The second issue involves host interfaces. It's equally important to plan ahead and determine your target host interface so that you do not have to add extra glue logic ICs between the MAC layer and host platform. Having to add external glue interface devices is a disadvantage, in that it adds to the bill of materials cost. So choose the host interface firstwhether it's PC Card bus, ISA, USB, PCI or Mini-PCIthen, choose the MAC that best serves that interface.
The third, and maybe most important of all considerations, is the choice of MAC technology that provides a path to higher data rates. Let's face it, once you commit to a given architecture, you're in it for the long haul. You'll most likely develop a suite of firmware to satisfy a number of protocols and you'll want to re-use and capitalize on your investment. Therefore, it's important to choose a MAC layer platform that allows upward portability of software and firmware at a minimal investment.
It is my experience that as high rate standards emerge, changes will affect primarily the PHY, and not necessarily the MAC layer. And even if there are changes affecting the MAC layer, you'll want to make sure the processing power is available to accommodate such modifications.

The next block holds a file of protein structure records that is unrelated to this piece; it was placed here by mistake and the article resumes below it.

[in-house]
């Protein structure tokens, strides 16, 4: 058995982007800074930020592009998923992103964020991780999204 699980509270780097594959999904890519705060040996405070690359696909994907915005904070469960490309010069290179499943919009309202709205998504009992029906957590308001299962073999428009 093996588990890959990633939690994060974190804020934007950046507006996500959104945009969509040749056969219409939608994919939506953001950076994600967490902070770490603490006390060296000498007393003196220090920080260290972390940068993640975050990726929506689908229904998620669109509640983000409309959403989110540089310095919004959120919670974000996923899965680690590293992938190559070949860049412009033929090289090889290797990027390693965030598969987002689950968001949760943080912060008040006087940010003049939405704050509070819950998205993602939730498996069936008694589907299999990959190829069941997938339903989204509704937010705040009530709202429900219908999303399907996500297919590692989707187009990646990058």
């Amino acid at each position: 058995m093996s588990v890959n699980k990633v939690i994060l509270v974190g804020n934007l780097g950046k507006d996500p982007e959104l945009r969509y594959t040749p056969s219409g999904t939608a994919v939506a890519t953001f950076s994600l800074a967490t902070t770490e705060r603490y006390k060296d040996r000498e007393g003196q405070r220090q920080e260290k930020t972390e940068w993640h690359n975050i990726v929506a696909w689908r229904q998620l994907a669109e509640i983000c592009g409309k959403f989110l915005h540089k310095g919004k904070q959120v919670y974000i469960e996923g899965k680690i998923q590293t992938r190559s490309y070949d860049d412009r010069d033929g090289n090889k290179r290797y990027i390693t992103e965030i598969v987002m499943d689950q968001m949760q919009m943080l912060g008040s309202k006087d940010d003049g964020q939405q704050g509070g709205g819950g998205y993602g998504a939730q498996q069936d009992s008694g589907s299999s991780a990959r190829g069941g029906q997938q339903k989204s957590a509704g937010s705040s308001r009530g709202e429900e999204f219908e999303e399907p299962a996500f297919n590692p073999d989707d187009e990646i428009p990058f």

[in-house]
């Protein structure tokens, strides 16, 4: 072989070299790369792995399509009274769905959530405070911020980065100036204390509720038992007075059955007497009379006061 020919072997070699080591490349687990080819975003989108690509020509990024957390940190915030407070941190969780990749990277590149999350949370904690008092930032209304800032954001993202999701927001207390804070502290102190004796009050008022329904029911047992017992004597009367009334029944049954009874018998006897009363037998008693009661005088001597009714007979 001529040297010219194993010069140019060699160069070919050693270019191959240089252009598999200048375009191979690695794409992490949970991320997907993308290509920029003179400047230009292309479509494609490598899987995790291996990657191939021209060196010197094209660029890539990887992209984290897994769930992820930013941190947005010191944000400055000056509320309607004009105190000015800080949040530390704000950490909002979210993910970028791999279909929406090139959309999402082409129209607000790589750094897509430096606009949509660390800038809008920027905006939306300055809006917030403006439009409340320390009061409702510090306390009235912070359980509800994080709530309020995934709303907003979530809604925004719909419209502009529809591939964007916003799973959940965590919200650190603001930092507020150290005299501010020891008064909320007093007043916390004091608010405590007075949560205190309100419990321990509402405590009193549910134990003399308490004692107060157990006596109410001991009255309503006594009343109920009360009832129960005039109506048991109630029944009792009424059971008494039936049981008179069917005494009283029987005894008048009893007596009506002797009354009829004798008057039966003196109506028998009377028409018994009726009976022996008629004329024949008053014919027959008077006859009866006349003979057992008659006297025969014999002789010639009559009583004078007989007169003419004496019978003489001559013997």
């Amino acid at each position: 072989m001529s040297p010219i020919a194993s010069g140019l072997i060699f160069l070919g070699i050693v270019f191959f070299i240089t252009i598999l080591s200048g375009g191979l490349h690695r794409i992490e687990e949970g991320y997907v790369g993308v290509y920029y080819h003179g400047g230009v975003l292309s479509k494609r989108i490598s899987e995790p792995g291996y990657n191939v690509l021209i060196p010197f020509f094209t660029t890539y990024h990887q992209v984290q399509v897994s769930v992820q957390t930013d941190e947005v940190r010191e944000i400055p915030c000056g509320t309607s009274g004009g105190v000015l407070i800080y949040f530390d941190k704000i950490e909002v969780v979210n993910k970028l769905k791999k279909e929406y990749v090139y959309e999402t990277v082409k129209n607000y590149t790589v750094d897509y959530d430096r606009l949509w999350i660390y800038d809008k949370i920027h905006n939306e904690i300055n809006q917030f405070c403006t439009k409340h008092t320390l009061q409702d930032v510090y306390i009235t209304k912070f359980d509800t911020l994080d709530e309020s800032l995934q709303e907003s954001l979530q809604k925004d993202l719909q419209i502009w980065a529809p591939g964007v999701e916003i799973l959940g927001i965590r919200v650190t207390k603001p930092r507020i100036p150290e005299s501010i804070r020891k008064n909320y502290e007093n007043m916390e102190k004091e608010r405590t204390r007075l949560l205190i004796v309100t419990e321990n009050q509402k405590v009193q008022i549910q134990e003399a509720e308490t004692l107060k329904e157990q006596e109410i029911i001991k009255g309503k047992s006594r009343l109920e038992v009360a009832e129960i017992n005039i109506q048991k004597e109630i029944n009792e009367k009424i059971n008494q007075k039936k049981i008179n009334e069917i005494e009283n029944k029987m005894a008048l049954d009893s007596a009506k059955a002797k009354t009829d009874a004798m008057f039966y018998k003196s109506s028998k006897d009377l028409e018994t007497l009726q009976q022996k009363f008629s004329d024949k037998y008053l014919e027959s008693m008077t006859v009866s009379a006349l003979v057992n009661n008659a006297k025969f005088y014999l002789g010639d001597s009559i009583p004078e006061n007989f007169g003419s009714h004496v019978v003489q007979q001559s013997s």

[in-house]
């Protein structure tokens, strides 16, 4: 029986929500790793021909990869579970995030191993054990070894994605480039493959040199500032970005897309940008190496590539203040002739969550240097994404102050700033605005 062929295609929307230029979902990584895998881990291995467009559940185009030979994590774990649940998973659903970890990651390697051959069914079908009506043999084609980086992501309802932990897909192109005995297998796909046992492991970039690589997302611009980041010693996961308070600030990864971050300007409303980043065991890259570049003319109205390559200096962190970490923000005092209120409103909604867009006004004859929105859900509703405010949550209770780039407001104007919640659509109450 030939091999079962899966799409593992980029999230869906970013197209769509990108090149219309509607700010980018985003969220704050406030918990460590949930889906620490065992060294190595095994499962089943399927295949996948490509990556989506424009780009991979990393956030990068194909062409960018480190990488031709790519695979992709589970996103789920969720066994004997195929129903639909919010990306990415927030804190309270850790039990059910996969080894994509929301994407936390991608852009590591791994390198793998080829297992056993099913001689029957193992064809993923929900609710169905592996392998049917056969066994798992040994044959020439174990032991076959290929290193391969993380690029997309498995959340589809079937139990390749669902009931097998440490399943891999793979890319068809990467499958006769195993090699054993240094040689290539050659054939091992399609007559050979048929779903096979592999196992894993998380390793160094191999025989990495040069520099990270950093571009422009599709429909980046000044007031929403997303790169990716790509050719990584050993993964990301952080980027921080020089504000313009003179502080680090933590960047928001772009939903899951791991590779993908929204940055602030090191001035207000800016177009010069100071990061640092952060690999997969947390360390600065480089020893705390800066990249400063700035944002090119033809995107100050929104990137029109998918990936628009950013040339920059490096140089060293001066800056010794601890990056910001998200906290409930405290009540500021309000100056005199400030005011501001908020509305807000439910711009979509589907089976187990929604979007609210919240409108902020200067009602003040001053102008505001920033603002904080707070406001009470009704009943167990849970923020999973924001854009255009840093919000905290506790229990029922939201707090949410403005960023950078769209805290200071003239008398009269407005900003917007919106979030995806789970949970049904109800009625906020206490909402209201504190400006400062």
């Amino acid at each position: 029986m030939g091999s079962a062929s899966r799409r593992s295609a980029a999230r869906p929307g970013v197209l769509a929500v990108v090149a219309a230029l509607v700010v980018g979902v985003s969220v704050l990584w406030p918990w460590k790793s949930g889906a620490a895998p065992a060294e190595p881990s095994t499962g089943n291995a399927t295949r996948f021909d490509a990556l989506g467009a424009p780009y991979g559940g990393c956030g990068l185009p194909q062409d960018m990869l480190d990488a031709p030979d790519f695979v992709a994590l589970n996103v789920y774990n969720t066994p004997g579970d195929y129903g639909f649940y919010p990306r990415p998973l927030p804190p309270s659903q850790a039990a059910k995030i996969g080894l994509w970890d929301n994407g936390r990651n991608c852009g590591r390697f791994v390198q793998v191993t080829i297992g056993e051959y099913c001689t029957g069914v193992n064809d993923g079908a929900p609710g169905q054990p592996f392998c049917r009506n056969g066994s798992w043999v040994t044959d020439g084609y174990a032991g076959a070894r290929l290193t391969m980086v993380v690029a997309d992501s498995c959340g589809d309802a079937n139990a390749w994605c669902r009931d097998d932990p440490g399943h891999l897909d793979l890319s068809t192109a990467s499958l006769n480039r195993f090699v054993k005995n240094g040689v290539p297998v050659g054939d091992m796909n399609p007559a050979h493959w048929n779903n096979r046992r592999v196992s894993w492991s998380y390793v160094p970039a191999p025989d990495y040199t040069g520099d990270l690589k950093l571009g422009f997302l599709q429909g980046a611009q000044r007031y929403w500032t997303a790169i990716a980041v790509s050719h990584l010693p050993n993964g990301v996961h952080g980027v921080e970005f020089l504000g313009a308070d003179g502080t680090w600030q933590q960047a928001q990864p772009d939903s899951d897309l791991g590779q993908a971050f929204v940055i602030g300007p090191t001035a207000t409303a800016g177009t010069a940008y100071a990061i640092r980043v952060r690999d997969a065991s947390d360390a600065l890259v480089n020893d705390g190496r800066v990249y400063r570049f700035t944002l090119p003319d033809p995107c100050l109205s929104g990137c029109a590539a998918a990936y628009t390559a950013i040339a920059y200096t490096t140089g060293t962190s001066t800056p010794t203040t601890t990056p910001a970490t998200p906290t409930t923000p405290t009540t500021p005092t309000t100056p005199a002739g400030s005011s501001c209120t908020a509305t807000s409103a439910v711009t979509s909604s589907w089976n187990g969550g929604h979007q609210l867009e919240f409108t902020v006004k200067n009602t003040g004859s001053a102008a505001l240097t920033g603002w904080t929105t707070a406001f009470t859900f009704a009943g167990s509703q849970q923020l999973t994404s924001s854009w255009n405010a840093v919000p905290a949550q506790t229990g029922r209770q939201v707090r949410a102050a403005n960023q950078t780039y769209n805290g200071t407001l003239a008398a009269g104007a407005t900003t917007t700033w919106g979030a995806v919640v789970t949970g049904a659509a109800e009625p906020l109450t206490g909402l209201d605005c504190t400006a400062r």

When you make a commitment to a given architecture, ensure that your selection will last through a three-year life cycle. The odds are you're going to invest in the development of firmware and software for a variety of protocols, so make sure that the RISC architecture (or processing platform) selected will serve the target markets.
In closing, MAC technology has come a long way since the first Ethernet controller. As networking goes wireless, standards continue to emerge and markets demand higher and higher data rates, selection of the right MAC will become more and more critical to system success. So take your MAC seriouslythoroughly research standards and migration paths, and make sure you've picked a MAC technology that will serve your system well down the road.
Look for more about MAC technologies to deliver voice and data traffic in upcoming columns. If there are other topics you'd like covered, please let me know. ‘Til next time, remember that I really enjoy hearing from you, so keep those emails coming in.
About the Author:
Al Petrick is the Senior Manager of Strategic Marketing for Wireless Products at Harris Semiconductor. He is also the Vice Chairman of the IEEE 802.11 standards committee. He holds a BSET degree from the Rochester Institute of Technology (Rochester, NY) and an MBA from the Crummer School of Graduate Business at Rollins College (Winter Park, FL). Al can be reached at email@example.com.